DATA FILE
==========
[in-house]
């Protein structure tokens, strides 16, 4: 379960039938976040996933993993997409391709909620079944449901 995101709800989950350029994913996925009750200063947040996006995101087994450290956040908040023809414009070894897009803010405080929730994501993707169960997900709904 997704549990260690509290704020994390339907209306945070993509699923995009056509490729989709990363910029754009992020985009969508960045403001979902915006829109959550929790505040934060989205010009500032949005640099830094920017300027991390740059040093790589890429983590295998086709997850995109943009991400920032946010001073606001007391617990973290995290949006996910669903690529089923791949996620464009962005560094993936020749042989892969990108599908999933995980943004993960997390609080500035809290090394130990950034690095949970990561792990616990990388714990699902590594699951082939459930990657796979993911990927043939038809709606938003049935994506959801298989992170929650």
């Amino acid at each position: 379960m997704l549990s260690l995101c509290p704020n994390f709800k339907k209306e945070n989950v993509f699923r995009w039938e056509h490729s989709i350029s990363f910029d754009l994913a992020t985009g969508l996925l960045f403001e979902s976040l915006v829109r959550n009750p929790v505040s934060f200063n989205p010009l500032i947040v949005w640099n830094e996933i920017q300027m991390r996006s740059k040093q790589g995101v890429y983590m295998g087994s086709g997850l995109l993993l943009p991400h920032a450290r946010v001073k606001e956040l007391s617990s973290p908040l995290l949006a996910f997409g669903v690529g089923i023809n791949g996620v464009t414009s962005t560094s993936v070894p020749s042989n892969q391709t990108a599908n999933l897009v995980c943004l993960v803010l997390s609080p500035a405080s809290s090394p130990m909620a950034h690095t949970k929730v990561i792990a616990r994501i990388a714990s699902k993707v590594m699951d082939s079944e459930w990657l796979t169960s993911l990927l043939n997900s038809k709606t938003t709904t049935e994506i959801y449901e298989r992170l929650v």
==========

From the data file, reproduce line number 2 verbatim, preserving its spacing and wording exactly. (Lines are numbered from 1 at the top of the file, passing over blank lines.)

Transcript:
């Protein structure tokens, strides 16, 4: 379960039938976040996933993993997409391709909620079944449901 995101709800989950350029994913996925009750200063947040996006995101087994450290956040908040023809414009070894897009803010405080929730994501993707169960997900709904 997704549990260690509290704020994390339907209306945070993509699923995009056509490729989709990363910029754009992020985009969508960045403001979902915006829109959550929790505040934060989205010009500032949005640099830094920017300027991390740059040093790589890429983590295998086709997850995109943009991400920032946010001073606001007391617990973290995290949006996910669903690529089923791949996620464009962005560094993936020749042989892969990108599908999933995980943004993960997390609080500035809290090394130990950034690095949970990561792990616990990388714990699902590594699951082939459930990657796979993911990927043939038809709606938003049935994506959801298989992170929650």